When Michael Vick was signed by the Eagles just before the 2009 season, he was headed to one of the few organizations that held the dynamic quarterback in check during his tenure in Atlanta.
In the four games Vick played against the Eagles, he completed just 53 percent of his passes while throwing one touchdown against four interceptions. His passer rating of 63.9 in those four games would rank Vick second-to-last among starting quarterbacks this season.
Most importantly, Vick only managed to beat the Eagles once in his career – a 2005 season-opening Monday night game in Atlanta. The Eagles defense knew how to beat Vick, as the late Jim Johnson kept him in the pocket and forced him to throw the ball.
Of course, upon his arrival in Philadelphia, the Eagles used that defensive game plan to help make Vick a better quarterback. And that process started with improving his ability as a passer, something that offensive coordinator Marty Mornhinweg said Vick was determined to accomplish.
"Yeah, there were several things (Vick had to work on)," Mornhinweg said Thursday. "That's one thing Mike wanted to do when he came here. He wanted to focus on playing the quarterback position at a high level.
"If you remember last year, he worked before every practice and he worked after every practice with very, very few exceptions. He worked some off days and really focused in on playing that quarterback position at a high level. He's got himself playing at a pretty high level right now … when he was going through the process it came very easily to him, almost natural for him."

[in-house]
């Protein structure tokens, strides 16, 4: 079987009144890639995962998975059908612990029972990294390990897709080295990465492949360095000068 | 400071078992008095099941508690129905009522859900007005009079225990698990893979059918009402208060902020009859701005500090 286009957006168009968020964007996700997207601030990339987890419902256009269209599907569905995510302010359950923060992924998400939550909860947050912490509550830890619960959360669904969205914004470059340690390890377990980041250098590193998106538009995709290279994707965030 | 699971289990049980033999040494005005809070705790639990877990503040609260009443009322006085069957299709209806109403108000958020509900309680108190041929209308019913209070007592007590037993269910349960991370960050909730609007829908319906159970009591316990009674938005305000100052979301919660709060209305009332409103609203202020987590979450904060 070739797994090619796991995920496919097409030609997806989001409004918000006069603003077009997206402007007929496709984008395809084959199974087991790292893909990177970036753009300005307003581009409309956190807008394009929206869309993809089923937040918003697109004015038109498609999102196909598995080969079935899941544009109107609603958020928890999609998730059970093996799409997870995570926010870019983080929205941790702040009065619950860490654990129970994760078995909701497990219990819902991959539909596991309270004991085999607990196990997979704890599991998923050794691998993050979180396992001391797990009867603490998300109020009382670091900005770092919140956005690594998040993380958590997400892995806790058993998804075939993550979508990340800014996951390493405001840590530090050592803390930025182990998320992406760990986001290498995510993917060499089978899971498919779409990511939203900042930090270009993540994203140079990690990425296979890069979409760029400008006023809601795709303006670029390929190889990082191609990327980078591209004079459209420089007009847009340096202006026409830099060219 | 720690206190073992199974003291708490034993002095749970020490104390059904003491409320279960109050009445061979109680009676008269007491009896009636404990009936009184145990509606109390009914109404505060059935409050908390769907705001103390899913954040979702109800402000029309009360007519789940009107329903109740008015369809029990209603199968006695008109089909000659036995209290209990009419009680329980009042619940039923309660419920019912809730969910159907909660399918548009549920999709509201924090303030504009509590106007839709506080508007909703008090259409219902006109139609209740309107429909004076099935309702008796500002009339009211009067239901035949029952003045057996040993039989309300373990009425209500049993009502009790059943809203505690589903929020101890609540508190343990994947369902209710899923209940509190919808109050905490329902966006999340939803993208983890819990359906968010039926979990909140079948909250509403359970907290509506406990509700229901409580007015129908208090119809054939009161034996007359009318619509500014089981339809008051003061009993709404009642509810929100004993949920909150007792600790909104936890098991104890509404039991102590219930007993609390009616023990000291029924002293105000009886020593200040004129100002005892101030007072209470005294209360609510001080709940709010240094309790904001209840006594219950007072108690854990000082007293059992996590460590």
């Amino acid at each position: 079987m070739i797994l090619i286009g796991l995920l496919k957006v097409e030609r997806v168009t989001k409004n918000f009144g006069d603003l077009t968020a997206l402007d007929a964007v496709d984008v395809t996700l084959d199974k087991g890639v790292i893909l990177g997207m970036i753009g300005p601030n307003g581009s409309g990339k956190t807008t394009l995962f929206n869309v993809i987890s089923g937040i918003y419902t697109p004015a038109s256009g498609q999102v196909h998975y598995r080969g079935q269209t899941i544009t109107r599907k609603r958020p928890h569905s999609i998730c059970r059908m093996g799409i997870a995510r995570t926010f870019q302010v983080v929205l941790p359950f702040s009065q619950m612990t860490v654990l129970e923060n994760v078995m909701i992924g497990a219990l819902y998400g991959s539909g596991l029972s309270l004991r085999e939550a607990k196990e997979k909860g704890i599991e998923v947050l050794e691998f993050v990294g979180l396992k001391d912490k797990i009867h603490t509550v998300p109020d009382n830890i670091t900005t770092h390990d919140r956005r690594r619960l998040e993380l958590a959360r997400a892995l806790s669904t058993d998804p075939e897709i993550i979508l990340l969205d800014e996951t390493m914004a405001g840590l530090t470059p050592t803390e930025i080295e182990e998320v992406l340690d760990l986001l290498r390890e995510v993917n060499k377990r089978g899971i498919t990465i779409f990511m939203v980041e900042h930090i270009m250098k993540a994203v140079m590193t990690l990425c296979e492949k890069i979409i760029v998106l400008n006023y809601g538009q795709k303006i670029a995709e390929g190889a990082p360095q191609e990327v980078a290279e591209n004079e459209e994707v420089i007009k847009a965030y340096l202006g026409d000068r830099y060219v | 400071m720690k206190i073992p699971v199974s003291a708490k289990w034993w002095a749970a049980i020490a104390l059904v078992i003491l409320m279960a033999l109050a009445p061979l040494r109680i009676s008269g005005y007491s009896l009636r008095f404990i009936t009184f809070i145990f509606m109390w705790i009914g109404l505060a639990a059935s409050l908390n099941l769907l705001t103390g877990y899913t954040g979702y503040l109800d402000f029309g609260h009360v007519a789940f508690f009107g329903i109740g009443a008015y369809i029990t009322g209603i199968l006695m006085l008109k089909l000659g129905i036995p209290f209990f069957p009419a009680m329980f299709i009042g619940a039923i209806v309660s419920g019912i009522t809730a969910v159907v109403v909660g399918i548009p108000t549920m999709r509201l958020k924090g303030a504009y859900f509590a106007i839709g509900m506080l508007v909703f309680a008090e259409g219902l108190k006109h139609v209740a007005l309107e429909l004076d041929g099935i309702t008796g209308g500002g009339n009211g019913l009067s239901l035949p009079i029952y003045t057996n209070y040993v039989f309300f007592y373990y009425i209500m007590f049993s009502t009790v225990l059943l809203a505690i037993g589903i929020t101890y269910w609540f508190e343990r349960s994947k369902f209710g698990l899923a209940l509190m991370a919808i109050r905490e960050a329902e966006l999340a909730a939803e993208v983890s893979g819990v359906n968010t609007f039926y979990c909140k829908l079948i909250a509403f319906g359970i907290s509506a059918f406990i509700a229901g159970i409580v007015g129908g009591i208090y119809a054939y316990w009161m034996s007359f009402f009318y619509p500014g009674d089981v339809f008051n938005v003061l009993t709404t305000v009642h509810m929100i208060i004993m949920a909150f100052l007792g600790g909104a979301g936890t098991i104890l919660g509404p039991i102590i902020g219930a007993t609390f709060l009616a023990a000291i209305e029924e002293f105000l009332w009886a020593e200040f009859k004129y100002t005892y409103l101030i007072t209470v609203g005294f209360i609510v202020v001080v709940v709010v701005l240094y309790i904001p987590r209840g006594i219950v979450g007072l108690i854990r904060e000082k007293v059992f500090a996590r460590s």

After a performance Monday night for the record books, and after he defeated Peyton Manning and the Colts the week before, teams will be trying every trick in the book to slow down the suddenly MVP-worthy Vick.
The Colts tried to pressure Vick with their explosive front four, but Vick still threw for 218 yards and a touchdown while adding 74 yards and a touchdown on the ground. The Redskins tried to spy Vick with safety LaRon Landry, arguably their best defensive player. Everyone knows how that turned out.
Mornhinweg said Thursday that they expect to see a plethora of defensive schemes until someone figures out how to contain the Eagles offense.
"The one challenge that our offensive football team has is that when you've got a quarterback, no matter what style, if he's playing at a high level, you will see different things from your next opponent and then the next one and then the next one," said Mornhinweg. "You will see that, so that will be a big part of this game and going forward as well."
With a quarterback as hot as Vick, sometimes it seems like no matter what the defense does, the quarterback prevails in the end. But if any team could test that theory, it's the New York Giants and their first-ranked defense.
With sole possession of first place in the NFC East on the line, it will be quite the show come Sunday night in Philadelphia.
-- Posted by Josh Goldman, 4:00 p.m., November 18